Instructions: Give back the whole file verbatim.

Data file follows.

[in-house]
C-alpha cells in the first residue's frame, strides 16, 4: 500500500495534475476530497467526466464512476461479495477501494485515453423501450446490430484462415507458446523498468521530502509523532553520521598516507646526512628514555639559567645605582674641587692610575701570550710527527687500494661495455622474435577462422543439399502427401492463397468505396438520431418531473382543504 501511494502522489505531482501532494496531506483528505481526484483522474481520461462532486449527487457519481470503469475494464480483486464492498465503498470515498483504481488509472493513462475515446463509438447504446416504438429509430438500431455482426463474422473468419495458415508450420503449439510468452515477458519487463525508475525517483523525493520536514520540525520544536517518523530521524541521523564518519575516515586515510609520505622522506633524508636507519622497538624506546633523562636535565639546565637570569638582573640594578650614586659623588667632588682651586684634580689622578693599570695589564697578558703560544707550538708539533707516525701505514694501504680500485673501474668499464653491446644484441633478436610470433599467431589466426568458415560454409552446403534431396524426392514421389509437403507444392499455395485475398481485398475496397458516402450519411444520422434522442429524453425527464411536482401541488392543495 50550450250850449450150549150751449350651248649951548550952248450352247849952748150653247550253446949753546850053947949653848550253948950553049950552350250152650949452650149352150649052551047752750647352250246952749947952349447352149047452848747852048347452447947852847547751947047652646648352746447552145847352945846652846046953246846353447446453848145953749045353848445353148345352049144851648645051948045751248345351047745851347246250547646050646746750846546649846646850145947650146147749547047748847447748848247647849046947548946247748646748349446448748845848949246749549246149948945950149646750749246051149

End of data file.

[in-house]
C-alpha cells in the first residue's frame, strides 16, 4: 500500500495534475476530497467526466464512476461479495477501494485515453423501450446490430484462415507458446523498468521530502509523532553520521598516507646526512628514555639559567645605582674641587692610575701570550710527527687500494661495455622474435577462422543439399502427401492463397468505396438520431418531473382543504 501511494502522489505531482501532494496531506483528505481526484483522474481520461462532486449527487457519481470503469475494464480483486464492498465503498470515498483504481488509472493513462475515446463509438447504446416504438429509430438500431455482426463474422473468419495458415508450420503449439510468452515477458519487463525508475525517483523525493520536514520540525520544536517518523530521524541521523564518519575516515586515510609520505622522506633524508636507519622497538624506546633523562636535565639546565637570569638582573640594578650614586659623588667632588682651586684634580689622578693599570695589564697578558703560544707550538708539533707516525701505514694501504680500485673501474668499464653491446644484441633478436610470433599467431589466426568458415560454409552446403534431396524426392514421389509437403507444392499455395485475398481485398475496397458516402450519411444520422434522442429524453425527464411536482401541488392543495 50550450250850449450150549150751449350651248649951548550952248450352247849952748150653247550253446949753546850053947949653848550253948950553049950552350250152650949452650149352150649052551047752750647352250246952749947952349447352149047452848747852048347452447947852847547751947047652646648352746447552145847352945846652846046953246846353447446453848145953749045353848445353148345352049144851648645051948045751248345351047745851347246250547646050646746750846546649846646850145947650146147749547047748847447748848247647849046947548946247748646748349446448748845848949246749549246149948945950149646750749246051149